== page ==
While nowadays ‘The Hunger Games’ may be known as an iconic blockbuster franchise, there was a time when most were unfamiliar with ‘Katniss’ and the sovereign state of: ‘Panem’. That until the first adaptation of the novel series by Suzanne Collins was released in 2012, kicking-off a new film franchise which would receive bigger and bigger budgets with each entry. Yet even with all this success, this science fiction series has always had more issues than most care to admit, which is mostly why I’ve never found as much enjoyment in this franchise as many others.
In a dystopian future, ‘Katniss Everdeen’ voluntarilers to take her younger sister’s place in ‘The Hunger Games’, a televised competition in which two teenagers from each of the twelve districts are chosen at random to fight to the death in a forest arena. Now ‘Katniss’ and her male counterpart: ‘Peeta’, find themselves pitted against larger, more fearsome opponents, some of whom have been training their entire lives.
Alongside the ‘Harry Potter’ series, ‘The Hunger Games’ is one of the main films responsible for creating the rise of: ‘teen adaptations’ in recent years, such as: ‘Divergent’, ‘The Maze Runner’ and ‘Ender’s Game’ to name a few. However, similar to many of these other franchises, ‘The Hunger Games’ has always suffered in my opinion from attempting too much at one time. As whilst the world the story takes-place within is certainly intresting, many ideas and elements feel fairly undercooked or even completely unexplored due to a lack of time, in particular, the aspect of: ‘Districts’ within the story, or even the centric: ‘Hunger’ part of the film’s title, which along with the many intriguing side characters, is barely developed during the runtime.
Mostly known for her work-on indie films at the time, Jennifer Lawrence leads the cast as ‘Katniss Everdeen’, and while many of the performances she has given throughout her career do tend to filp-flop in quality. She is mostly solid in her role as the film’s protagonist, serving as a likeable character through her actions in addition to also being a strong female icon for young girls. The rest of the cast of Joshua Hutcherson, Woody Harrelson, Elizabeth Banks and Liam Hemsworth all give passable performances, despite not being given much to do in this first entry of the series.
The cinematography by Tom Stern is definitely the weakest element of the film, being almost chaotic at points, the cinematography relies nearly entirely on hand-held camerawork. Almost giving the impression the filmmakers had some-kind of a phobia of utilising tripods, as aside from the initial moment of: ‘Katniss’ entering ‘The Hunger Games’, I felt the hand-held approach was very necessary, and resulted in plenty of shots losing their alluring potential. Although not often, occasionally, the cinematography even slips in-and-out of focus mid-scene, which alongside the CG effects (which also range throughout the film) can be quite distracting.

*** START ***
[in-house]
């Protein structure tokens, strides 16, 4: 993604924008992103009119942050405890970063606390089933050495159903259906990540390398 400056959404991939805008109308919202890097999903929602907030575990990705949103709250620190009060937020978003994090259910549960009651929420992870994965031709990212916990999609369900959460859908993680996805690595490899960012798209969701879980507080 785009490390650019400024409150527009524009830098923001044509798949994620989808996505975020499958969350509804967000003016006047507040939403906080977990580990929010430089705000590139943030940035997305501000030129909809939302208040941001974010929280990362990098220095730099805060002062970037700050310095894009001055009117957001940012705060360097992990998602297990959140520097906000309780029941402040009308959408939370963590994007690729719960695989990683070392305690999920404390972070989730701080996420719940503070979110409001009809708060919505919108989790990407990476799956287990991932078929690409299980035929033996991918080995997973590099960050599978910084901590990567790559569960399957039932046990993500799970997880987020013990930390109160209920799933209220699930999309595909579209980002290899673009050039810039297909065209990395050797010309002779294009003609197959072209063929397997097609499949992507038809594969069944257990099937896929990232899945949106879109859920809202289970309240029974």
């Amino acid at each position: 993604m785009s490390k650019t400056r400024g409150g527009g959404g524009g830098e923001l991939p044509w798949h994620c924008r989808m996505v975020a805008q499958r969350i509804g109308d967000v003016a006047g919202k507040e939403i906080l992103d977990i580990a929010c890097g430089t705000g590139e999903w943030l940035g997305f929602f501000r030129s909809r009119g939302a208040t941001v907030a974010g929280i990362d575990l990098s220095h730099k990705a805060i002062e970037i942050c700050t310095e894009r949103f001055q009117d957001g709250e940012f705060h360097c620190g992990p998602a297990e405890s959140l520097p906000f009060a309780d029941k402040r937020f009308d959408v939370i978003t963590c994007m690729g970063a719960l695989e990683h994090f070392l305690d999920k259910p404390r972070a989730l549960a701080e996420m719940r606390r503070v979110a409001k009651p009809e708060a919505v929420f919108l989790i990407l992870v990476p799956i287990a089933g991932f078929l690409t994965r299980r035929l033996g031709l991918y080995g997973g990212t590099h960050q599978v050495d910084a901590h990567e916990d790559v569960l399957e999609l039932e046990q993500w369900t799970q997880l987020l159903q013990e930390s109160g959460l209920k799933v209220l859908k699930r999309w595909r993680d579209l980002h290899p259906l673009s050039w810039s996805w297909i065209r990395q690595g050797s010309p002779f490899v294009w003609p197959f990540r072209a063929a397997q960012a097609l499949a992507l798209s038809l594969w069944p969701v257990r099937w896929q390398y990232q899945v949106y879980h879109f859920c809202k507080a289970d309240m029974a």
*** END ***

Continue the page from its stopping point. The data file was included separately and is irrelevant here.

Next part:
Despite James Newton Howard’s original score not becoming as iconic or as beloved as many other signature scores from blockbuster franchises like ‘Star Wars’, ‘Jurassic Park’ or the previously mentioned: ‘Harry Potter’ series. Tracks such as: ‘The Hunger Games’, ‘Entering the Capital’ and ‘Rue’s Farewell’ do all serve the narrative well, adding to the drama and tension throughout the film even if they aren’t some of the most distinctive tracks this talented composer has to offer.
Although ‘The Hunger Games’ doesn’t develop its world as much as I would’ve have personally preferred, there is one detail I did admire within the world of the film. This being the visual contrast between the poverty-stricken and starving: ‘District 12’ and the wealthy and futuristic: ‘Capital’, even if this more futuristic setting allows for more outlandish sci-fi dangers like genetically engineered hornets and dogs. This alternate version of Earth even plays into the costume design within the film, as many of the wealthy citizens of: ‘The Captial’ wear colourful (and even slightly bizarre) suits and dresses, which excellently displays the difference in opulence throughout the fictional-world purely through clothing.
To conclude, ‘The Hunger Games’ does have its entertainment value here-and-there, but just like many other blockbuster franchises, I feel many hardcore fans of the novels and films alike do seem to overlook the flaws this adaptation and its sequels have. From its cheesy and predicable dialogue, to its unexplored story aspects and its absence of both realistic violence and innovative filmmaking. ‘The Hunger Games’ is certainly not the worst sci-fi adaptations has to offer, but is still far from the best. A high 5/10 overall. If you’re a passionate fan of the novels then I’m sure you’ll enjoy this new interpretation, but if your just looking an exciting science fiction flick, maybe look towards some older franchises or possibly even the Japanese thriller: ‘Battle Royale’, which shares many of the same ideas.